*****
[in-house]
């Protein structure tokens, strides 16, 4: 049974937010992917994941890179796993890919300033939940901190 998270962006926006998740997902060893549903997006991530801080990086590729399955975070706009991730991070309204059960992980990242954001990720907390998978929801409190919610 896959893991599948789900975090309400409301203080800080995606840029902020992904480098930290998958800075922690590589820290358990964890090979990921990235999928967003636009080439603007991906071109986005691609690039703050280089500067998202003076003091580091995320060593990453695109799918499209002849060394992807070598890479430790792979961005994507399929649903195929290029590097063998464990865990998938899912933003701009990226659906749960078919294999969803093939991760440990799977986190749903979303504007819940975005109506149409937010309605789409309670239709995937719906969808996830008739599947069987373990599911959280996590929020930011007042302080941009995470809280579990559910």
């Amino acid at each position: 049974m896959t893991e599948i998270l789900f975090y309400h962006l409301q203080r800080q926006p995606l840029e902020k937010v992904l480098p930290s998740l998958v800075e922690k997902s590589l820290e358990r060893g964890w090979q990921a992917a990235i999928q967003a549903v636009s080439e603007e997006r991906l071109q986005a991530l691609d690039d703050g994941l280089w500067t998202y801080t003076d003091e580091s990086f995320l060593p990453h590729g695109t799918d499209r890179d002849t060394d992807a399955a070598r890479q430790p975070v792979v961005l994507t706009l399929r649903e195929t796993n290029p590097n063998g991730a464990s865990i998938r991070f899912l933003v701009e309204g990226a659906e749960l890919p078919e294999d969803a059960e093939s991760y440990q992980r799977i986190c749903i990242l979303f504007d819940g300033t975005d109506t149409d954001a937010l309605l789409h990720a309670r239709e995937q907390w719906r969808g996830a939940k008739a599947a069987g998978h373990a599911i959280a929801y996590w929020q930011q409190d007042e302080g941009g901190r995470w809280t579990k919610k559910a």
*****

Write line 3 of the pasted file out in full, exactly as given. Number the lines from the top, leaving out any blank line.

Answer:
């Amino acid at each position: 049974m896959t893991e599948i998270l789900f975090y309400h962006l409301q203080r800080q926006p995606l840029e902020k937010v992904l480098p930290s998740l998958v800075e922690k997902s590589l820290e358990r060893g964890w090979q990921a992917a990235i999928q967003a549903v636009s080439e603007e997006r991906l071109q986005a991530l691609d690039d703050g994941l280089w500067t998202y801080t003076d003091e580091s990086f995320l060593p990453h590729g695109t799918d499209r890179d002849t060394d992807a399955a070598r890479q430790p975070v792979v961005l994507t706009l399929r649903e195929t796993n290029p590097n063998g991730a464990s865990i998938r991070f899912l933003v701009e309204g990226a659906e749960l890919p078919e294999d969803a059960e093939s991760y440990q992980r799977i986190c749903i990242l979303f504007d819940g300033t975005d109506t149409d954001a937010l309605l789409h990720a309670r239709e995937q907390w719906r969808g996830a939940k008739a599947a069987g998978h373990a599911i959280a929801y996590w929020q930011q409190d007042e302080g941009g901190r995470w809280t579990k919610k559910a």